A Message From the Team


As schools enter a fourth half term of partial closure, it is worth taking a moment to reflect on a number of things.

Headteachers are leaders; often great leaders. They begin to train for their roles by learning how to become a teacher. They learn about curriculum, assessment, safeguarding, child psychology and child development. They learn about reading schemes, how to teach mathematics, and often study a single subject to degree level. As teachers, they go on to learn about how to manage pupils’ behaviour, how to manage other adults in the classroom, how to interact with parents / carers, and how to lead a subject. As aspirational individuals, these leaders of the future prepare for middle management, for deputy headship and eventually for headship.

As headteachers, they are charged with many, many things. Families hand over their most precious charges to their care. Staff expect, nay demand, the world of them all day every day, and delivered with a smile, too. They are expected to lead single-mindedly with a focus on ever improving outcomes; keeping a keen eye on the strategic leadership of the school by the DfE, OfSTED and others.

So, in the current circumstances, how many headteachers have a keen eye on the strategic development of their school? Perhaps this is a focus between risk assessing for Lateral Flow Device (LFD) testing in school and sanitising the dining room between bubbles at lunchtime? Maybe it is an area of focus between re-writing their attendance register for the thirteenth time in five weeks and ordering the Edenred vouchers? Possibly, it is something that headteachers squeeze in between reading the daily update from the DfE and trying to order more laptops for families that cannot engage with remote learning because of the technical barriers that they face?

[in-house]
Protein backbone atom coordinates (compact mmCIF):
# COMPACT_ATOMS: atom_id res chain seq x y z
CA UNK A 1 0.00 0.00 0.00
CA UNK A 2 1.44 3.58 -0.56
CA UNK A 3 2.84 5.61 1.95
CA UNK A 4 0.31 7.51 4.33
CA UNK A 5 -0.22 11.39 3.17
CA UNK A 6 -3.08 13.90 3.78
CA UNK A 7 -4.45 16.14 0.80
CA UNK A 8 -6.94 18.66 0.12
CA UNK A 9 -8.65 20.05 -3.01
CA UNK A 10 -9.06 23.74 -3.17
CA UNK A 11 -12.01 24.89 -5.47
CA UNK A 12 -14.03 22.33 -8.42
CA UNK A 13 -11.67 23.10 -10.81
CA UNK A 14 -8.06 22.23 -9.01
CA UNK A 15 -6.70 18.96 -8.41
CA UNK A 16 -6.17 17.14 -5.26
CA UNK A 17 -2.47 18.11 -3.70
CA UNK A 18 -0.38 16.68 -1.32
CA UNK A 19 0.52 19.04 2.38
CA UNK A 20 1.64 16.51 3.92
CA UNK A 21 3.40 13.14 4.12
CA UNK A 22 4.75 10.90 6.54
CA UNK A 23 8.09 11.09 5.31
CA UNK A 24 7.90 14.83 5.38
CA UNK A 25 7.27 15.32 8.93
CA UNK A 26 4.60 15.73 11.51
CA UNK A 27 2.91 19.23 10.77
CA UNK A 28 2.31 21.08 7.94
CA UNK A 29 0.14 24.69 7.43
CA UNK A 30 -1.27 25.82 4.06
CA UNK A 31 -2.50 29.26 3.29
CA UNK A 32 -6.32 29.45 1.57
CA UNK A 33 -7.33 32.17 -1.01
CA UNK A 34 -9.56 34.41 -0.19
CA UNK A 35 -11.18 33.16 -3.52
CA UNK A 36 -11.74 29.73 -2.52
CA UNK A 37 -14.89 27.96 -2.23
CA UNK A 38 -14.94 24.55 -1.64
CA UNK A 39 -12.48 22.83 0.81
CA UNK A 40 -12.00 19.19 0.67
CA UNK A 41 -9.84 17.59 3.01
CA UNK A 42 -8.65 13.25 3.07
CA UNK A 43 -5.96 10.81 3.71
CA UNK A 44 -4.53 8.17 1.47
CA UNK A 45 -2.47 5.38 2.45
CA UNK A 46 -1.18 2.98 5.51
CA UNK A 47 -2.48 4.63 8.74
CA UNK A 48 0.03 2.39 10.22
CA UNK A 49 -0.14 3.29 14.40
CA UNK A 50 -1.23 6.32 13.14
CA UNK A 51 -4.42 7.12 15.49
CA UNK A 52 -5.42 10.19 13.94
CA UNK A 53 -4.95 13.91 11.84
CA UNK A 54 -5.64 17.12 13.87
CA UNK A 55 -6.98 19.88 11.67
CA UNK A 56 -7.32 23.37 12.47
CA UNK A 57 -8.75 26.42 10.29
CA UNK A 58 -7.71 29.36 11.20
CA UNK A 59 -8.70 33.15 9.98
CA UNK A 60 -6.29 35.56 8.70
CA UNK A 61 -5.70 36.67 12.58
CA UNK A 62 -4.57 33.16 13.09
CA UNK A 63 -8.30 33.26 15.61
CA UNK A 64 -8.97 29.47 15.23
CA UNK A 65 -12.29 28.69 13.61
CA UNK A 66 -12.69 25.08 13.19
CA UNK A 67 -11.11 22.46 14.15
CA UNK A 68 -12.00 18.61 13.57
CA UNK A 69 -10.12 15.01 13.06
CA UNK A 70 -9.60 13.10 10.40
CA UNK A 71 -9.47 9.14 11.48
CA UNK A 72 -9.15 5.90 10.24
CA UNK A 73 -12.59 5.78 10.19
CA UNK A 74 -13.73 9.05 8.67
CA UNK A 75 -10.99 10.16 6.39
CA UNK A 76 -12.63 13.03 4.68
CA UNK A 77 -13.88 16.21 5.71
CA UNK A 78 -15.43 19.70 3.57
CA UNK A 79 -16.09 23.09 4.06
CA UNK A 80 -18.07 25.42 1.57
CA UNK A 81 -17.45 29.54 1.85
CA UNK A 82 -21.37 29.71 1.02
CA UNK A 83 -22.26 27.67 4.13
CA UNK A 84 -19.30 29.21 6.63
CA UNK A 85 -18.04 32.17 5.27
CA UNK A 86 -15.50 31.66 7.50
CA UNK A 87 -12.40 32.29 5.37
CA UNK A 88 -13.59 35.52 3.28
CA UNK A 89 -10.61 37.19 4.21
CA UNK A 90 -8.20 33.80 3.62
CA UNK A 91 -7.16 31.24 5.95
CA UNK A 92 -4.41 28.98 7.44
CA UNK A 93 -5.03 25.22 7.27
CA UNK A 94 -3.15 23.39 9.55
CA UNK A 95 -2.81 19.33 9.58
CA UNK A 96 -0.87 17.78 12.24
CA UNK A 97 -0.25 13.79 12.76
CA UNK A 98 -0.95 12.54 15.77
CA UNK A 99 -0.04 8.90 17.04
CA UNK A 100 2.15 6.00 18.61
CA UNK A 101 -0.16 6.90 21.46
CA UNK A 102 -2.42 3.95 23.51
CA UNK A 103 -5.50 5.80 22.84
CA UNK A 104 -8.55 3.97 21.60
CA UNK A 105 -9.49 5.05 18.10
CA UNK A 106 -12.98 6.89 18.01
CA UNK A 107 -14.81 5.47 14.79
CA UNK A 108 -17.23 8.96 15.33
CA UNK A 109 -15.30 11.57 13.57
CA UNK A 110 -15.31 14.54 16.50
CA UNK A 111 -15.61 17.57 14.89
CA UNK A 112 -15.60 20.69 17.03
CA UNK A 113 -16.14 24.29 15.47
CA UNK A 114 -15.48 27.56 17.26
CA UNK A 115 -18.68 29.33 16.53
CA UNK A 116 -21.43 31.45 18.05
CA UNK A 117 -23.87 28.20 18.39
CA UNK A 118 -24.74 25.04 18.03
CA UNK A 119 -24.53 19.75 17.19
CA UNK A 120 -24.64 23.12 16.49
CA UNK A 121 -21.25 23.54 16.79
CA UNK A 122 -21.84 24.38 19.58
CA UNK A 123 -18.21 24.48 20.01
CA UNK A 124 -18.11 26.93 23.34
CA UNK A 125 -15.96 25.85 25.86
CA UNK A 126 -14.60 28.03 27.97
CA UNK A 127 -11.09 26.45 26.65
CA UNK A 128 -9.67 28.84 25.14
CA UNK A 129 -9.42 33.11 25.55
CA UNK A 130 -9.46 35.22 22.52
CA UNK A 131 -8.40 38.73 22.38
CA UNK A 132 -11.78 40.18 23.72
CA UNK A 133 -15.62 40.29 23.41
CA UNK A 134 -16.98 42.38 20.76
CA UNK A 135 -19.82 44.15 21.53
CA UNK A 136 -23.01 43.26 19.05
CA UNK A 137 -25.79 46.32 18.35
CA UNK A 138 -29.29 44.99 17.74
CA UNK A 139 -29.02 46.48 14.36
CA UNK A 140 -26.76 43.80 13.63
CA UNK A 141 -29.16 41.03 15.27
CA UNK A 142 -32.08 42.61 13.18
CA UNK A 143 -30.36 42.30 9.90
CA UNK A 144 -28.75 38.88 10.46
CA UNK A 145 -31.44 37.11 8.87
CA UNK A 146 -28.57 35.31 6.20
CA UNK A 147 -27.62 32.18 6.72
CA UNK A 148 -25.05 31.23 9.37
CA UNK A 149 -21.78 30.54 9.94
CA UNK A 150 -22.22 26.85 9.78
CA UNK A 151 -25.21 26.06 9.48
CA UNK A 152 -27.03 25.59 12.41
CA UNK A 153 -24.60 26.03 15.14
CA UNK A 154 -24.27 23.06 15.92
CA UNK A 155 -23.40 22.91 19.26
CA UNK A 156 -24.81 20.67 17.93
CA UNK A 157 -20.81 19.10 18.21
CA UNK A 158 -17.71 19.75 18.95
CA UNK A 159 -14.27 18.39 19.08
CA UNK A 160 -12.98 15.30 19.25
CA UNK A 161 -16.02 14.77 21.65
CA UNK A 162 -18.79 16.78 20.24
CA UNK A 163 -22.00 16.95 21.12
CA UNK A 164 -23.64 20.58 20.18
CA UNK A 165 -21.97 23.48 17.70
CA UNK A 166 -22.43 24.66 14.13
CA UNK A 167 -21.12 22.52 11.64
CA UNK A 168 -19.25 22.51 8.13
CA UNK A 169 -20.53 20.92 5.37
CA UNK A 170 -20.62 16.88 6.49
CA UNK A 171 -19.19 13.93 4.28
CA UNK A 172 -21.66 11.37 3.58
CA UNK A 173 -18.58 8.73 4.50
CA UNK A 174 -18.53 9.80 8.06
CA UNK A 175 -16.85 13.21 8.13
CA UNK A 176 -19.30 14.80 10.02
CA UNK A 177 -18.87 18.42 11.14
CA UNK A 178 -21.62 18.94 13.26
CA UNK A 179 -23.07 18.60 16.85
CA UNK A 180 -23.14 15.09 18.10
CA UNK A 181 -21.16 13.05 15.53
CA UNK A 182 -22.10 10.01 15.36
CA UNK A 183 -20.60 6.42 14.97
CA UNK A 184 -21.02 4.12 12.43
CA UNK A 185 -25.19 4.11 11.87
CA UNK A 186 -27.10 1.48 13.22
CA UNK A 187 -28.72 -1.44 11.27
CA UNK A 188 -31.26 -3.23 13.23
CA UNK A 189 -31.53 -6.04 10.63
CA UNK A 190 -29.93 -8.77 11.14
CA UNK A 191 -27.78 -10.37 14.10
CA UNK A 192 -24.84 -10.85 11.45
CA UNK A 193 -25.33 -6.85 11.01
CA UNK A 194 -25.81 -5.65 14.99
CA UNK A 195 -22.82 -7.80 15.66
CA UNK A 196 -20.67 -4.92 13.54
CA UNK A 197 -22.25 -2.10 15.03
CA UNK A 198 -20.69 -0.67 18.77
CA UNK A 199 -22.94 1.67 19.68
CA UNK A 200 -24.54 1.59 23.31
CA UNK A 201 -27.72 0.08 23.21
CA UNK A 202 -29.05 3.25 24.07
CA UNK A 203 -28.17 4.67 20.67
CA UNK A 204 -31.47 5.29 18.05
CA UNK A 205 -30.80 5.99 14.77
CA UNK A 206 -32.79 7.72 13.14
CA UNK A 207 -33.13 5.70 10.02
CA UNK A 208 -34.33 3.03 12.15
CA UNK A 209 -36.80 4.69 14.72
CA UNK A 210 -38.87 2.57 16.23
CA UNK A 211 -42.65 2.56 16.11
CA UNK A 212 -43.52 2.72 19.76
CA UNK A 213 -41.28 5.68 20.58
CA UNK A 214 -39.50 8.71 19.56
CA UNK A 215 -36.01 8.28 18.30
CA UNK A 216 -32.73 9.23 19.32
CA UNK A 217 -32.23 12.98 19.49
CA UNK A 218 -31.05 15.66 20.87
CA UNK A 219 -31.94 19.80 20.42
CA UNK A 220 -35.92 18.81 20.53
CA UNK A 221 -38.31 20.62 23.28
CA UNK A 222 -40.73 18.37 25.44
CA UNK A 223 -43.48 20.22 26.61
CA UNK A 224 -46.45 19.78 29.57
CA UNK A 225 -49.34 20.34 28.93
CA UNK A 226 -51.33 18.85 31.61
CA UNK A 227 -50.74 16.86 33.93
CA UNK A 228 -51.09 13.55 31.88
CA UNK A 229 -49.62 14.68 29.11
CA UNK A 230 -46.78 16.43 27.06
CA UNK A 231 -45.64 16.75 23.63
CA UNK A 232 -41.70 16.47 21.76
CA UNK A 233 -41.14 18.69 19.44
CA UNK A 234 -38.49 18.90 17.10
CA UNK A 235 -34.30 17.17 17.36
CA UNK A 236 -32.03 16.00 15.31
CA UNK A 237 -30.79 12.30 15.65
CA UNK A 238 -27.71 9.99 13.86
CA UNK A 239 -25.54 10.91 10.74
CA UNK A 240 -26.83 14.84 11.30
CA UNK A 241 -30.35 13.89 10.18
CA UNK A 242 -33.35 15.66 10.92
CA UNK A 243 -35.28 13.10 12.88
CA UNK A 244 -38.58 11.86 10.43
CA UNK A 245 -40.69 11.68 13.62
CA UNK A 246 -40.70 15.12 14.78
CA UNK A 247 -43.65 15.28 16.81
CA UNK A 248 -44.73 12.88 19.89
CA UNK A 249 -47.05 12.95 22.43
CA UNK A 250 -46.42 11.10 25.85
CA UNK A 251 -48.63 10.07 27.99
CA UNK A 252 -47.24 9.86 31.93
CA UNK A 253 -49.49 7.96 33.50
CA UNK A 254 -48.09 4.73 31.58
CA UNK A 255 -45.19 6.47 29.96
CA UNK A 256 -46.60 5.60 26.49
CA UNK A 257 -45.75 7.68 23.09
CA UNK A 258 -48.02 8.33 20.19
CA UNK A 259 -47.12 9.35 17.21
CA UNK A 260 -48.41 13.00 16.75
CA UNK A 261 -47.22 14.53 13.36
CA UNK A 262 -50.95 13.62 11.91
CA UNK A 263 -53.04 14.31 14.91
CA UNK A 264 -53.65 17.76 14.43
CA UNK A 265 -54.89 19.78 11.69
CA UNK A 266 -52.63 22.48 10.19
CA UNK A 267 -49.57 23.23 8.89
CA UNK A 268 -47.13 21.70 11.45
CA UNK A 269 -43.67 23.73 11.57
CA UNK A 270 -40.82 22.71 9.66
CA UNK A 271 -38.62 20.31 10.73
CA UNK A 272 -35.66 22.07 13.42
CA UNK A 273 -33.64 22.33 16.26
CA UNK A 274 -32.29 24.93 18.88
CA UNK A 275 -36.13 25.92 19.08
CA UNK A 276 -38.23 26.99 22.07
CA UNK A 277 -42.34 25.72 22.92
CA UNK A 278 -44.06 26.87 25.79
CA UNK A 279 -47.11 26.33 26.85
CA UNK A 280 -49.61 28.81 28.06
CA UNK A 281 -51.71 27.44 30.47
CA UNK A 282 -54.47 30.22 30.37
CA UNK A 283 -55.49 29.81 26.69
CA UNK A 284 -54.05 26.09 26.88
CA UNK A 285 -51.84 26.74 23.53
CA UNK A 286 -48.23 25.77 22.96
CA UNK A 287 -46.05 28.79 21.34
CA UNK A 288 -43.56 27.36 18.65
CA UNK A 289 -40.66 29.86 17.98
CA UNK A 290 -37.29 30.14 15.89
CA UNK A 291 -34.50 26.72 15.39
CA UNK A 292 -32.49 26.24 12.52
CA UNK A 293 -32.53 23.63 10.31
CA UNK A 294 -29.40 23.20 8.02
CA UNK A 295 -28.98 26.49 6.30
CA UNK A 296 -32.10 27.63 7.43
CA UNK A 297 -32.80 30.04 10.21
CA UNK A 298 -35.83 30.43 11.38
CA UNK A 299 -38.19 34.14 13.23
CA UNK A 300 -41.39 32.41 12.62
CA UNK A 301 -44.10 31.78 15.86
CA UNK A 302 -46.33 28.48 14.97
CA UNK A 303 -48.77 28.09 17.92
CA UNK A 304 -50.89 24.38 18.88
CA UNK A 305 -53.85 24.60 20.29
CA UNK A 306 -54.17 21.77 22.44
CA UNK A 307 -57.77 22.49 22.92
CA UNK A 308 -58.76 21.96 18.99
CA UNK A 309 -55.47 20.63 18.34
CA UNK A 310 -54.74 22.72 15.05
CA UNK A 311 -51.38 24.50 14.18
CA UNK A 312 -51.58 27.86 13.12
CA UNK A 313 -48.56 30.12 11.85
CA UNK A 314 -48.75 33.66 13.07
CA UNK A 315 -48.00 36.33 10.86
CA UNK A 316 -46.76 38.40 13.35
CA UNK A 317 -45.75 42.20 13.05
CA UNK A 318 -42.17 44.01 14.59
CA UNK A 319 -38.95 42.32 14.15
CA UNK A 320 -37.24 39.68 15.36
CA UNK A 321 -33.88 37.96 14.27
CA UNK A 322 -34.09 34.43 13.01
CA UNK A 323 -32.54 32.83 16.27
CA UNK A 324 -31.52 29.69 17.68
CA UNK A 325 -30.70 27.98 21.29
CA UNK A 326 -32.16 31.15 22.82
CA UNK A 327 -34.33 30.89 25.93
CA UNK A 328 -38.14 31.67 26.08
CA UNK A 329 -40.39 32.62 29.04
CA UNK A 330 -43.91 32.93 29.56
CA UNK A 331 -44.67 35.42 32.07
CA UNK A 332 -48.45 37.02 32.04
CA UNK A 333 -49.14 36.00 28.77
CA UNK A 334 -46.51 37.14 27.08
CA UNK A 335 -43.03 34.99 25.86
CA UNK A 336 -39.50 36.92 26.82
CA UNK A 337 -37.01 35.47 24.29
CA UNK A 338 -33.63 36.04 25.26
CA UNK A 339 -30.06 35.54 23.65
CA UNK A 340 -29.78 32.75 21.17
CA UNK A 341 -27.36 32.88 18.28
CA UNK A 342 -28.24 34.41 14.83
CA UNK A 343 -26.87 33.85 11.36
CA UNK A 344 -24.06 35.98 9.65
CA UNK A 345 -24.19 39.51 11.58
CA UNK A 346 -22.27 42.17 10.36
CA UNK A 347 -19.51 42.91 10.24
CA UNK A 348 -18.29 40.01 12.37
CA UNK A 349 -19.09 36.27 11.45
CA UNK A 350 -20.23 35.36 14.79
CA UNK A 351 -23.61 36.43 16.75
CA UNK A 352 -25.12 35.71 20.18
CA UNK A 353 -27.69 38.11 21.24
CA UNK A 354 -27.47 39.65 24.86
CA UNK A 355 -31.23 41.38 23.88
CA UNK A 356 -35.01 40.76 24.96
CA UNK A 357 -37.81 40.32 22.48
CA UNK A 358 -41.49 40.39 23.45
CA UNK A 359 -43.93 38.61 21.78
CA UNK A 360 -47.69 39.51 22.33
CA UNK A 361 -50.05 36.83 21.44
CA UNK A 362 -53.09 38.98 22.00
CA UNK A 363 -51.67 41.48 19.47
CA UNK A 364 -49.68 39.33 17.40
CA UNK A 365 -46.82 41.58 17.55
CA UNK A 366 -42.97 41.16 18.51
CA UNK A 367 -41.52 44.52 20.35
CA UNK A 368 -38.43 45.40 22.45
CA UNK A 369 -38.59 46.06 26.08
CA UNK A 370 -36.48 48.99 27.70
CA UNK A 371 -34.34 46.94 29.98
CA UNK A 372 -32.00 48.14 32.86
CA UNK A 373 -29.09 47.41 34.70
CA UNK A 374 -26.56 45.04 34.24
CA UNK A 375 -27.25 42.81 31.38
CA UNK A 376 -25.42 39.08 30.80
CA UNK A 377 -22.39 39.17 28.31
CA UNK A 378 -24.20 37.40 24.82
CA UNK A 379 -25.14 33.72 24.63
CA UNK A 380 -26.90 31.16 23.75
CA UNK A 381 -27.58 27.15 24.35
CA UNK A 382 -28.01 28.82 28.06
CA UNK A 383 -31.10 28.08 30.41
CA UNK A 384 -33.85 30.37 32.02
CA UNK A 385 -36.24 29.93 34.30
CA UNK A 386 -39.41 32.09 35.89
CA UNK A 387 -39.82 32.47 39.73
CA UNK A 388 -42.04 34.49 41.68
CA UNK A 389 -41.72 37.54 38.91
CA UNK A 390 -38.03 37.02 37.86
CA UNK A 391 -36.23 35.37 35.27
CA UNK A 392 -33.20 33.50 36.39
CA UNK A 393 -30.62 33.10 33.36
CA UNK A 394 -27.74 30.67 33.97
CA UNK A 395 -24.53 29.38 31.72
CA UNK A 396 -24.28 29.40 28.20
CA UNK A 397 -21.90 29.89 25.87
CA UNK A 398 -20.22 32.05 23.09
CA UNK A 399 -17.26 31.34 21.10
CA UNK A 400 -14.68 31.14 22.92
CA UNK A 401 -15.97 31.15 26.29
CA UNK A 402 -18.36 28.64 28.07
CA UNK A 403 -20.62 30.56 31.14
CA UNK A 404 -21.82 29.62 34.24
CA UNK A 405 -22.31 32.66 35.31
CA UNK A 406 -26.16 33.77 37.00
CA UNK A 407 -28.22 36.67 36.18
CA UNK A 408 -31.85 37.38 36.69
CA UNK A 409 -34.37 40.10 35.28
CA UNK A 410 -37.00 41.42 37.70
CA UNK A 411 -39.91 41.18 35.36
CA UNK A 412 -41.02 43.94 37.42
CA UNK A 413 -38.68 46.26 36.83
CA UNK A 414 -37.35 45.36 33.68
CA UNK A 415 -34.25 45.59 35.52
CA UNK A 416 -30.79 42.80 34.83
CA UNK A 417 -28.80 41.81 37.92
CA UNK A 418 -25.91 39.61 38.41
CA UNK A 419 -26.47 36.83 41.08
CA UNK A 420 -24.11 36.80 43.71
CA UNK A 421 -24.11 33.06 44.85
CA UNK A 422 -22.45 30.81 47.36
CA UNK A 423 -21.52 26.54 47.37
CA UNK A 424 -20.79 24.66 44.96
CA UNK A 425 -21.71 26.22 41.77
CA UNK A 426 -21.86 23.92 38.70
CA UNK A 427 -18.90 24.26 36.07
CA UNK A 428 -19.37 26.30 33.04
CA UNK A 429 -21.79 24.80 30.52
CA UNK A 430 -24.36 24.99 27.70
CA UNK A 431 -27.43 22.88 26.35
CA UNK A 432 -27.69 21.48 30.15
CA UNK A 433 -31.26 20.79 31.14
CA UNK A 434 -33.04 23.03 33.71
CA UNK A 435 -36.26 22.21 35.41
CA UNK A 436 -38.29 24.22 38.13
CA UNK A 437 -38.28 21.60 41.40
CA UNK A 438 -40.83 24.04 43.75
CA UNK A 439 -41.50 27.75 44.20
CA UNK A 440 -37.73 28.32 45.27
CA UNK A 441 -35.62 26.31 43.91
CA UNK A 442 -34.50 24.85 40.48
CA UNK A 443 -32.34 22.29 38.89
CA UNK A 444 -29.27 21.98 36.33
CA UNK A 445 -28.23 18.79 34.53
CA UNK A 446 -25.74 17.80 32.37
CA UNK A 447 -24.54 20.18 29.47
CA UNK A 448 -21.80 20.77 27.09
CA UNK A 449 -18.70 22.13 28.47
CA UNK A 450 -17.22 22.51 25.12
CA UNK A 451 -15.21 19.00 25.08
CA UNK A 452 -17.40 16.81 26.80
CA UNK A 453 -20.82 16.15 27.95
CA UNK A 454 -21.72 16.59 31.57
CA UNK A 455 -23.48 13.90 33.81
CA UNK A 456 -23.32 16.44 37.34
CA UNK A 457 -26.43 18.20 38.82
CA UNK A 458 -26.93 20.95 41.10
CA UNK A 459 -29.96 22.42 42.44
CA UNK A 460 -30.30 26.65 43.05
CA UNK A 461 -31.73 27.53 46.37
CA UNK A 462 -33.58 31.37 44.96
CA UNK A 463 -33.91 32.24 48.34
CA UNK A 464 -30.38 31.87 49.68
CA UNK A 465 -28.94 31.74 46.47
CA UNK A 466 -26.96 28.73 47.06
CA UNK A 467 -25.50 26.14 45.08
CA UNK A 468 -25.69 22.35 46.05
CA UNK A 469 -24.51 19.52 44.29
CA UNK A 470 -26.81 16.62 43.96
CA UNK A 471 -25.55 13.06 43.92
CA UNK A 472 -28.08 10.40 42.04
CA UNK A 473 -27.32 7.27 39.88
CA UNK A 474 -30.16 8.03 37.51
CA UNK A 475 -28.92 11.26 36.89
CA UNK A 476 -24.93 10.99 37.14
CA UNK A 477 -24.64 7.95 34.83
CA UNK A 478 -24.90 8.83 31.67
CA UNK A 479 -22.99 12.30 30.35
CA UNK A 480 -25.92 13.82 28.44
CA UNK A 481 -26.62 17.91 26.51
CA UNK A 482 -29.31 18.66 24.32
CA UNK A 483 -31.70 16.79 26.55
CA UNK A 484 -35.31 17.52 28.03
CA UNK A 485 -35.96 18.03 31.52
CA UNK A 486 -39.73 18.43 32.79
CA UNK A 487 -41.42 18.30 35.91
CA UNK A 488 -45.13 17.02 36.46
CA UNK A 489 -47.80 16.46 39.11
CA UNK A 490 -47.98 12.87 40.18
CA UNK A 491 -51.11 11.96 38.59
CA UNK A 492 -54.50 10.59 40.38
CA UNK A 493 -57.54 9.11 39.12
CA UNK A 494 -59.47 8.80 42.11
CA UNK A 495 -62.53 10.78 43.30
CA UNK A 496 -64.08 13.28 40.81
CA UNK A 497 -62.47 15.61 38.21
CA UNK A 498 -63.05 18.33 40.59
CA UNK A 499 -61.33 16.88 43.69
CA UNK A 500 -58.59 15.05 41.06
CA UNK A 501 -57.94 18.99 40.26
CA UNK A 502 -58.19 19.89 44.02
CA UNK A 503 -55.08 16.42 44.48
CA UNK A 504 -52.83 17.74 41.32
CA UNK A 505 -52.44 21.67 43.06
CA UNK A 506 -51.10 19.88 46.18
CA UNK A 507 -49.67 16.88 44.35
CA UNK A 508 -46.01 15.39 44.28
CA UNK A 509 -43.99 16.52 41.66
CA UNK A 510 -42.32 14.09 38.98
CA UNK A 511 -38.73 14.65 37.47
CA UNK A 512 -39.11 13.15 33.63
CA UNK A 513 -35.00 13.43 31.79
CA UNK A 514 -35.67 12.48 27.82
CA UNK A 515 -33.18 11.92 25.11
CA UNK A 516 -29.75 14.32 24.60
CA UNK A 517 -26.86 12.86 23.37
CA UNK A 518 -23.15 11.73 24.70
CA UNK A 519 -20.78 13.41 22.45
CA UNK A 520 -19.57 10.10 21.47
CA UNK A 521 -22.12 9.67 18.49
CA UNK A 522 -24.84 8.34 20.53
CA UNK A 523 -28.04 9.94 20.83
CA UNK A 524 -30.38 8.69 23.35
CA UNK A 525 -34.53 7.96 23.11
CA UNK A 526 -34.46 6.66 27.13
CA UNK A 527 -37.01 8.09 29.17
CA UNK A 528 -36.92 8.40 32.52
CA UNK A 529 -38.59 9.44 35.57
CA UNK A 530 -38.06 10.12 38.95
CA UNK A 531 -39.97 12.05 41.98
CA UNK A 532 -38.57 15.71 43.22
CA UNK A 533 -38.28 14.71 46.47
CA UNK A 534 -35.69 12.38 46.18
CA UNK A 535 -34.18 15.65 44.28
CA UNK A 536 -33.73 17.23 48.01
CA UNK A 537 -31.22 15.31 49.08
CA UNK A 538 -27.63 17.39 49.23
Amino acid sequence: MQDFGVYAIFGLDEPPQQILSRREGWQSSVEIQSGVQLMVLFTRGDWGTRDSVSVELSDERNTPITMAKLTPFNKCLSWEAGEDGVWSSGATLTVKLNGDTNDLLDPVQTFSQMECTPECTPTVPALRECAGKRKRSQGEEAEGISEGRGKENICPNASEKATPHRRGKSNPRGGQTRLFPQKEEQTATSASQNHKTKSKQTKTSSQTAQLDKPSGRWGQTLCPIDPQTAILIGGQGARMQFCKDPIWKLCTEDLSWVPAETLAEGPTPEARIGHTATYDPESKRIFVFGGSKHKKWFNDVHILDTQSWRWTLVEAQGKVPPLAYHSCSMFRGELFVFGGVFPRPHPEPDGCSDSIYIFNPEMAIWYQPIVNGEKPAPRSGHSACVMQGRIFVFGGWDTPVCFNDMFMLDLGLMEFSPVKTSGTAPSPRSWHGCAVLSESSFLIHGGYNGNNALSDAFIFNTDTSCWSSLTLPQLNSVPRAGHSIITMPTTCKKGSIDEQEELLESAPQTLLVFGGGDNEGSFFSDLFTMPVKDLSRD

The phrase ‘unprecedented times’ is now so overused that it has lost its real meaning. However, no music degree, knowledge of Bloom’s taxonomy or Maslow’s hierarchy of needs have prepared headteachers for what they are currently leading, managing or (how it often feels) simply getting through on a daily basis. However, headteachers are resourceful, resilient, tenacious individuals who have spent a professional lifetime of ‘making do and mending’. They have the capacity to dig deep and keep going throughout everything that they encounter. They have one single-minded mission, and that is to do whatever is necessary for their children and their staff. That’s what makes great headteachers great.

So, how do those great headteachers make best use of their school adviser in these challenging and ‘unprecedented’ times? They use them in whichever way suits them. School advisers are there to support, to protect, to listen, to ‘mop up’, to counsel, to offer supervision and yes, to offer challenge when it is appropriate so to do. Like being the very best teacher or being the very best headteacher, being an adviser is neither a precise science nor an art; it is a combination of the two, with the proportions varying each time.

Your adviser will be there for you in whichever role you most need them to fulfil, either in person, on the telephone, by email or virtually. They will help you, guide you, support you, listen to you and remind you that the strategic work is still out there waiting for when you have the head-space and the mental capacity to deal with it.

Wearing the dual hats of both headteacher and school adviser, I am mindful of John Maxwell’s words: “The pessimist complains about the wind. The optimist expects it to change. The leader adjusts the sails.” As leaders, keep on adjusting those sails until calmer weather once more returns.

Wendy Tracey

Headteacher and School Adviser